Bring Me The Head Of Alfredo Garcia first published by Little White Lies, as part 26 of my Cinema Psychotronicum column
It begins with a still life – a static image of water fowl on a pond, accompanied by the gentle strumming of a Mexican folk guitar. The image comes to life as both birds and camera move, and a slow zoom out reveals a young, heavily pregnant woman reclining on the bank. The idyll is further disrupted as first a maid – and then some armed horsemen – arrive insisting (in Spanish) that the woman go see her father. Her father, wealthy crime lord El Jefe (Emilio Fernández), wants to know who made his daughter a woman, and is willing to torture her to find out. Seeing a locket with a headshot of his daughter’s secret beloved, El Jefe (literally ‘the Boss’) complains, with an absurdity so nuanced that it takes a few seconds to register, “He was like a son to me,” before promising, “I’ll pay a million dollars to whoever brings me the head of Alfredo Garcia.”
Much as Sam Peckinpah’s Bring Me The Head Of Alfredo Garcia begins – and ends – with freeze frames, it is also preoccupied with that strange liminal space between life and death. In a later scene, slyly reprising that first Edenic image, Warren Oates’ protagonist (if not quite hero) Bennie will take random potshots from his passing car at roadside fowl (“Dinner for the pot!”, he shouts). Here death, hanging over everyone, is as arbitrary as it is inevitable.
Although nobody ever mentions this in the film, there’s a certain resemblance between Alfredo and Bennie: both sport a similar moustache (as seen in that locket headshot); both share(d) a love for local singer Elita (Isela Vega); and if Alfredo, unbeknownst to his pursuers, is already dead and buried, Bennie himself has one foot in the grave. A US Army veteran, he has ended up playing piano in dives South of the Border, drinking away and biding his time – a stranger in a strange land – until the end finally comes. And with his rigid facial expression half-hidden behind dark shades, Bennie even looks like the living dead – and he will soon, along with his old friend Alfredo, be returning, zombie- (or Christ-)like, from the grave.
Bennie is galvanised – not unlike the fowl in the film’s opening shots – by the arrival of violent men. A pair of bounty hunters (Robert Webber, Gip Young) enters his Mexico City bar looking for Alfredo. Armed with knowledge of Alfredo’s whereabouts, Bennie spots an opportunity to emerge from his stasis and, with Elita, to “go somewhere new” – even if that involves disinterring Alfredo, and losing everything that Bennie holds dear.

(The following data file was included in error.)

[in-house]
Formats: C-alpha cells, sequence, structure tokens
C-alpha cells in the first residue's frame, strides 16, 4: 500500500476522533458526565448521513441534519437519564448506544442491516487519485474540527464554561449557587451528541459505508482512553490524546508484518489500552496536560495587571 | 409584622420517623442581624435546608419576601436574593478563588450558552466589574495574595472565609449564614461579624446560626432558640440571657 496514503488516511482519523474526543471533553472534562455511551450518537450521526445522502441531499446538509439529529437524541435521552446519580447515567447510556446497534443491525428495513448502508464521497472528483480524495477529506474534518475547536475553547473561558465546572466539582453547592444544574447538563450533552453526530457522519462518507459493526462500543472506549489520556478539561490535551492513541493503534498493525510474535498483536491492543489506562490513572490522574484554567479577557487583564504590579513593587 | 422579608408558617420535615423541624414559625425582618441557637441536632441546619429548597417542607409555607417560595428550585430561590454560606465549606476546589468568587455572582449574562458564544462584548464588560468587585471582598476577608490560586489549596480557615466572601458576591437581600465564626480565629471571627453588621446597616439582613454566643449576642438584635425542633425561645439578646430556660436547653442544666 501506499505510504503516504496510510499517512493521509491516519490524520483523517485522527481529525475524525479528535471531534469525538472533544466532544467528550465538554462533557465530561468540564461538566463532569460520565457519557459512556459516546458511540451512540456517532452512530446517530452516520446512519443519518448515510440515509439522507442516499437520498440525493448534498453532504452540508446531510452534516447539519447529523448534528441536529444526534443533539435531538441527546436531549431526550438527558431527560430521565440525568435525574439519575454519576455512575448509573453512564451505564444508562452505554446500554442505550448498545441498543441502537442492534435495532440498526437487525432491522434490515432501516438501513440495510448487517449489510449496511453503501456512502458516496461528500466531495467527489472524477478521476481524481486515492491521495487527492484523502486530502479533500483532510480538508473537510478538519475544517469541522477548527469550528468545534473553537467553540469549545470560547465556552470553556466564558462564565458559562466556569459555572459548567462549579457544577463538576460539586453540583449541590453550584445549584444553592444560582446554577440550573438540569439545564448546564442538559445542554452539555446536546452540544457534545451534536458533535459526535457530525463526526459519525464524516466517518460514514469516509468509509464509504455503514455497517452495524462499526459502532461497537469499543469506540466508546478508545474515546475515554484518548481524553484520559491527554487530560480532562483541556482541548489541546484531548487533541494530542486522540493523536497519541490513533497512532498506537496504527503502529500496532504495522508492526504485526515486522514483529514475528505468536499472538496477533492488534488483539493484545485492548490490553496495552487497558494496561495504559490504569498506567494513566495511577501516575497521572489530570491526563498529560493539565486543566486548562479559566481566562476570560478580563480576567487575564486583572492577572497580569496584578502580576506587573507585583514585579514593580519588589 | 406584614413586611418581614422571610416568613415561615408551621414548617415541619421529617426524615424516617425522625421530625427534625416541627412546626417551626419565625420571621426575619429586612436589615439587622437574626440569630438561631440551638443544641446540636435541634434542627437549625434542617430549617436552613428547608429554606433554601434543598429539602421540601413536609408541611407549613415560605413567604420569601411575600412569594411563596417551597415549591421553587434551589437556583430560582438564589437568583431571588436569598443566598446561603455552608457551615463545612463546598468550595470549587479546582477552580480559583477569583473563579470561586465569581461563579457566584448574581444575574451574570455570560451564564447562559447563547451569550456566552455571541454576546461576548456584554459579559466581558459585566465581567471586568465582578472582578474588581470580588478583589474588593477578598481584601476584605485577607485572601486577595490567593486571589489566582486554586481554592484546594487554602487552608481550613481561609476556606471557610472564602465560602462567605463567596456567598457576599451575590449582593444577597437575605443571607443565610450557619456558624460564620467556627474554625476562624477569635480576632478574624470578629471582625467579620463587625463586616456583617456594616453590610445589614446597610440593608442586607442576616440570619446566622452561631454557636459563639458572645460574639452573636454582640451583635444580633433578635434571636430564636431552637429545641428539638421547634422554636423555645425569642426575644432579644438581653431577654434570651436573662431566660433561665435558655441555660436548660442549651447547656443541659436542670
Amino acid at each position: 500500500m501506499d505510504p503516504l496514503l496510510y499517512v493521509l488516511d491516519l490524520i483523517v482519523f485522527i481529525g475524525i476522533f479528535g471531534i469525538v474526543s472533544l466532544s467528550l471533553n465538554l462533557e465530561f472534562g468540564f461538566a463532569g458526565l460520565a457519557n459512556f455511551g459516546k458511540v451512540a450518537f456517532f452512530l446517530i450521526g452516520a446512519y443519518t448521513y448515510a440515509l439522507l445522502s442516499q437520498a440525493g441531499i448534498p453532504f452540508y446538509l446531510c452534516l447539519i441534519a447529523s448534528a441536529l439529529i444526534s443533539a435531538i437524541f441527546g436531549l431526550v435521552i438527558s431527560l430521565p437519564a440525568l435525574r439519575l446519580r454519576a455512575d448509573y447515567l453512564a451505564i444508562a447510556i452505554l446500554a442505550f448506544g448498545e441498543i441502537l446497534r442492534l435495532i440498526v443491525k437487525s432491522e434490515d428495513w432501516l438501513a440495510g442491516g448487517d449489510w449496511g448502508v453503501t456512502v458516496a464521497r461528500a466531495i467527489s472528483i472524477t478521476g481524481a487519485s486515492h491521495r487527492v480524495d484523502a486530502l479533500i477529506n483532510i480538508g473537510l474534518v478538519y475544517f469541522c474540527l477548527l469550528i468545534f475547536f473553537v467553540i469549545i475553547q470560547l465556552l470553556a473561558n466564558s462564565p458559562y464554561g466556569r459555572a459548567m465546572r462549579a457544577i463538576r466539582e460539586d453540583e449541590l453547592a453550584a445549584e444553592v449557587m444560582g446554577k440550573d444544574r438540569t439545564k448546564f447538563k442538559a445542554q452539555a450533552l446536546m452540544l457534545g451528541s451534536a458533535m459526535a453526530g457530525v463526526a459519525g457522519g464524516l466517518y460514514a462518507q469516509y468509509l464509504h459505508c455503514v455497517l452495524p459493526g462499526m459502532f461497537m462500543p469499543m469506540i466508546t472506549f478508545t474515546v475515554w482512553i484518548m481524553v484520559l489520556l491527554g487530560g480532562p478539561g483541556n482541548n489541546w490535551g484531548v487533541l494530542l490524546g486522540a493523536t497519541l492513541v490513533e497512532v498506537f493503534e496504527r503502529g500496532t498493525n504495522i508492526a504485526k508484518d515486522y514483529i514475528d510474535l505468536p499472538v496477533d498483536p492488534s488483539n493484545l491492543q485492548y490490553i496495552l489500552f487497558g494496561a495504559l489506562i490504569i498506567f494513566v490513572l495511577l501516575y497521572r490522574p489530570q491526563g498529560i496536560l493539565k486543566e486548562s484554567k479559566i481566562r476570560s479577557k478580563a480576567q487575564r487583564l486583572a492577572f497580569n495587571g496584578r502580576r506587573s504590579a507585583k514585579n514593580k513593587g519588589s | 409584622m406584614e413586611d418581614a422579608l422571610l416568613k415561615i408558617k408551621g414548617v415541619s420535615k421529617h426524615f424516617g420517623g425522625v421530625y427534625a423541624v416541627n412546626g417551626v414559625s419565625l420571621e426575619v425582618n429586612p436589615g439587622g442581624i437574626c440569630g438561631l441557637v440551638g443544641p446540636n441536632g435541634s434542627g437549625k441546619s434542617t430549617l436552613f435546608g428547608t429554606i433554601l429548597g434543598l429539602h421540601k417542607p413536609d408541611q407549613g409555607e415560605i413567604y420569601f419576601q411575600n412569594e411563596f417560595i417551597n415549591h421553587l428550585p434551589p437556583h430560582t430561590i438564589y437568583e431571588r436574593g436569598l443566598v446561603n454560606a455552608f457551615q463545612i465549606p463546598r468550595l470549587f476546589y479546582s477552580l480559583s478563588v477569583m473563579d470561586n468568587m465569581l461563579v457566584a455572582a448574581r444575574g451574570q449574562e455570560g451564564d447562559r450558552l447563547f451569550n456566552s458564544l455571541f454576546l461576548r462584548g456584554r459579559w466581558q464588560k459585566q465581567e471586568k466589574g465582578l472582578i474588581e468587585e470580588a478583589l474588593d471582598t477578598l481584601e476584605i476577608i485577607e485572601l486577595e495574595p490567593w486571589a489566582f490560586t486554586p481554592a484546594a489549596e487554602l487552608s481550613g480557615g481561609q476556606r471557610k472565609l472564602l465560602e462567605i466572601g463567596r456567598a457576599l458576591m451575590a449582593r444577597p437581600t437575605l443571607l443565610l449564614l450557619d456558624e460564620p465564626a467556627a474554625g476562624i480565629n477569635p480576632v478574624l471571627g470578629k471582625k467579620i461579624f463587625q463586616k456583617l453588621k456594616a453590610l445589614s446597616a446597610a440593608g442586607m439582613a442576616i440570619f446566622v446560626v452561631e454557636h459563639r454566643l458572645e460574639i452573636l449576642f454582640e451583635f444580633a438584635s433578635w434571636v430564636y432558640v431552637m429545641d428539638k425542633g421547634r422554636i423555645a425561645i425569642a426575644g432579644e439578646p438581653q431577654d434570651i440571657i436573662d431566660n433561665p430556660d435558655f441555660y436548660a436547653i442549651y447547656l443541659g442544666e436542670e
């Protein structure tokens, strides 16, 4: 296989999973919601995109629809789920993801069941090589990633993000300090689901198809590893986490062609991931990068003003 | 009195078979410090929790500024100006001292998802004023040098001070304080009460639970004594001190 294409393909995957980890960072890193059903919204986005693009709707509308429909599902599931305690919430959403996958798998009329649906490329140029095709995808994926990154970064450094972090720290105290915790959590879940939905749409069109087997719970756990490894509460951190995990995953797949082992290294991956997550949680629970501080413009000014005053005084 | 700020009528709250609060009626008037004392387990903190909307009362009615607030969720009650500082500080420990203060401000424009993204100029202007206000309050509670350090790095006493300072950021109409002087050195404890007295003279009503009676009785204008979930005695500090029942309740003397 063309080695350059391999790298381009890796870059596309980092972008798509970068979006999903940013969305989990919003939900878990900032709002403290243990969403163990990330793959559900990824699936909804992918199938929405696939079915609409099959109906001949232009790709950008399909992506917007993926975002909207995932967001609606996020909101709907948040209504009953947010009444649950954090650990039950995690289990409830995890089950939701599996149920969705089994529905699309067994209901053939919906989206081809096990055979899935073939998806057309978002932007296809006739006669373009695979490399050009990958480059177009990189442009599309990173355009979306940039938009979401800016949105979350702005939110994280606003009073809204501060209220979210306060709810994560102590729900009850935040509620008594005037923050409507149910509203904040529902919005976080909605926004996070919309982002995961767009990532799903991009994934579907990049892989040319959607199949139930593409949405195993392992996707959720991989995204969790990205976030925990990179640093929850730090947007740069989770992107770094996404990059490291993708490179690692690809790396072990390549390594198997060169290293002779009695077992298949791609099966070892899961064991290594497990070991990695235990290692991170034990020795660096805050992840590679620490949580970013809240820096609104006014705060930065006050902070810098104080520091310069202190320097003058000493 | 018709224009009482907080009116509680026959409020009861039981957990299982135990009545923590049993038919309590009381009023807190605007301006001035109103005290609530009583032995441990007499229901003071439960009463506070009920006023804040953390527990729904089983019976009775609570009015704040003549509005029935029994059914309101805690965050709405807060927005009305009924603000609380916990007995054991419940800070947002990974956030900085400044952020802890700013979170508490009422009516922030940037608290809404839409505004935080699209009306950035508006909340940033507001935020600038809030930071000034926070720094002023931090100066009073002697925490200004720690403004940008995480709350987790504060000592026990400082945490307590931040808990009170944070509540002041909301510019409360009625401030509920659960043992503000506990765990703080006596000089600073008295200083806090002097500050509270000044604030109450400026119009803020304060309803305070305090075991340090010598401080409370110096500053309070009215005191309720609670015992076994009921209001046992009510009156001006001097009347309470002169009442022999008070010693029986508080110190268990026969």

The rest of the film represents an existential quest to paint value onto an apparently amoral and chaotic landscape. In this respect, it is not unlike a western – an impression maintained by the presence of vaqueros, or by the oater-inflected line, “Well, my friend, one must do what one must do”. At first Bennie is driven to action merely by the price on Alfredo’s head – a price dramatically depreciated for bottom feeders like himself – but soon this dead man walking will find himself driven by other considerations: vengeance, justice, redemption, even friendship. For while Bring Me The Head Of Alfredo Garcia is certainly a memento mori, replete with intimations of its characters’ corporeal nature and mortality, it is also, ultimately, a bizarre buddy pic, with Alfredo’s disembodied, fly-blown head the last confidant and compadre remaining to the increasingly unhinged Bennie.
As such, Bring Me The Head Of Alfredo Garcia comes with a strange legacy, its influence palpable on films as disparate as Basket Case (1982), Weekend at Bernie’s (1989), Barton Fink (1991) and – especially – Swiss Army Man (2016). Little surprise, perhaps, that contemporary critics and audiences were caught off guard by the bizarre tonal shifts of its cross-border journey into limbo. Upon its release in 1974 this low-budget work, the only film in Peckinpah’s long career over which he was allowed final cut, tanked at the box office – and merely invoking its title has since become a kind of joke, whether in Michael Ritchie’s Fletch (1985) or BBC Radio’s I’m Sorry I Haven’t A Clue. Yet now it is high time to reassess the film, with its special blend of melancholy, fatalism and necromancy, as a true if singular classic of 1970s cinema.
© Anton Bitel